GEOG 571
Intelligence Analysis, Cultural Geography, and Homeland Security

SECTION FOUR - Illegal Immigration and Smuggling in the U.S./Mexico Border Region

A border patrol officer and a restrained individual seated on the ground behind a patrol vehicle.
Figure 5.12: Border Patrol Drug Arrest.
Credit: Gerald L. Nino, CBP, U.S. Dept. of Homeland Security.

Anyone who lives in close proximity to the U.S./Mexico Border knows that during the early years of the Twenty-First Century, illegal immigration became an increasingly serious problem. Moreover, even though the number of people illegally crossing into the USA from Mexico seems to have waned since 2010, illegal immigration and smuggling (especially drug smuggling) continue to create a serious security risk for the United States.

Although most citizens of the United States appear to have sympathy for people who immigrate in search of economic opportunities, they are also uncomfortable knowing that millions of illegal immigrants live in cities all over the United States. Nearly five hundred thousand illegal immigrants now live in Arizona, a state with a total population of about six million. Whereas President Obama issued executive directives designed to make it easier for many undocumented immigrants to remain in the United States (if they met certain well-defined standards), initially it seemed that President Trump intended to aggressively deport illegal/undocumented immigrants (especially those who have criminal records). Currently, it is difficult for me to grasp the Trump Administration's plans and positions relative to illegal immigrants. In mid-June 2017 Mr. Trump appears to have modified his position relative to undocumented immigrants who were brought to the USA from Mexico when they were children (Dreamers). The Obama Administration used the power of the executive order to allow law-abiding "Dreamers" to stay in the USA via renewable work permits. During his campaign and when he first assumed the office of the Presidency, it seemed that the Trump Administration planned to roll-back the Obama orders and then deport undocumented immigrants, including "Dreamers." Now, President Trump's spokespersons have stated that he will not deport "Dreamers."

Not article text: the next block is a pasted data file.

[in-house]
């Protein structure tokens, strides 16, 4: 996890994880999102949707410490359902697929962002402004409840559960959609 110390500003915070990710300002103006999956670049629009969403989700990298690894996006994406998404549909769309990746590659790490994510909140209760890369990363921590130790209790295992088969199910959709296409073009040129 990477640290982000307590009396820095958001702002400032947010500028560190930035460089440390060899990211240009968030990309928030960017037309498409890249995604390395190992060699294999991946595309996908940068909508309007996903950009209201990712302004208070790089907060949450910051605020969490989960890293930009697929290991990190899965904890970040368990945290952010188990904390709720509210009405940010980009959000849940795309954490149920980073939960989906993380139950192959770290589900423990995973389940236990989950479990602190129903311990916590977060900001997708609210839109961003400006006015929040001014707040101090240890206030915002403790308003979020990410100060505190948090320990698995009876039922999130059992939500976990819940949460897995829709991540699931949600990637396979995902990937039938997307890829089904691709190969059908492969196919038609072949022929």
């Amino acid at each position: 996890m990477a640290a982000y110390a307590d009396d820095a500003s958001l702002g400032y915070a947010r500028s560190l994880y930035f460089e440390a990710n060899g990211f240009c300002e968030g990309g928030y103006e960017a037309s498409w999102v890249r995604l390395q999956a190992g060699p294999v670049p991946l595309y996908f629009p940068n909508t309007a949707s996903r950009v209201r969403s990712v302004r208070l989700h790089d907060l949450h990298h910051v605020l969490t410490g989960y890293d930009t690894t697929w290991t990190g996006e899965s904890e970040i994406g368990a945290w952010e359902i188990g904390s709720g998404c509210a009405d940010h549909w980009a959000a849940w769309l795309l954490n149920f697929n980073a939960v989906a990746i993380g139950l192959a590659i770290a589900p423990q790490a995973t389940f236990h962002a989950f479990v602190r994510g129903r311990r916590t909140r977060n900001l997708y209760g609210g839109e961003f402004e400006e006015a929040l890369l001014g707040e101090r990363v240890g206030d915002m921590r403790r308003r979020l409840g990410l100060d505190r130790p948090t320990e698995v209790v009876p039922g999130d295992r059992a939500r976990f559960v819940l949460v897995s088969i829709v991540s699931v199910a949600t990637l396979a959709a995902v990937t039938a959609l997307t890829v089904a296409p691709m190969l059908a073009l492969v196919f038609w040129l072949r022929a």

Illegal immigration has resulted in significant changes in the lives of the American citizens who live in the U.S./Mexico Border Region. For example, one cannot drive from Sierra Vista, Arizona to Tucson without stopping at a Border Patrol check point along the way. Additionally, people who live on the Indian Reservations near the border are often stopped and questioned. Everyone understands the need for these enforcement efforts, but no one likes to be stopped. Whereas the recent decrease in the number of people crossing illegally into the United States via the U.S./Mexican Border has resulted in a corresponding decrease in the number of crimes committed by illegal immigrants, without tighter border security, the security of the United States remains at risk. Furthermore, Americans should not become complacent about conditions on the U.S./Mexican Border. Drug smugglers remain very active and violent. In short, the Border Regions remains a very dangerous place.

Sources for the following Section Four discussion include:

Becker, Andrew, (2008) "Immigration Timeline: A Look at U.S. Policy Toward Immigration and Border Security with Mexico Over the Past Sixty Years," Frontline/World/Mexico:Border Timeline/PBS as found at Frontline World.
Currier, Cora (Feb. 26, 2017)  "The Long History of Deportation Scare Tactics at the U.S. Mexico Border.  The Intercept.  as found at https://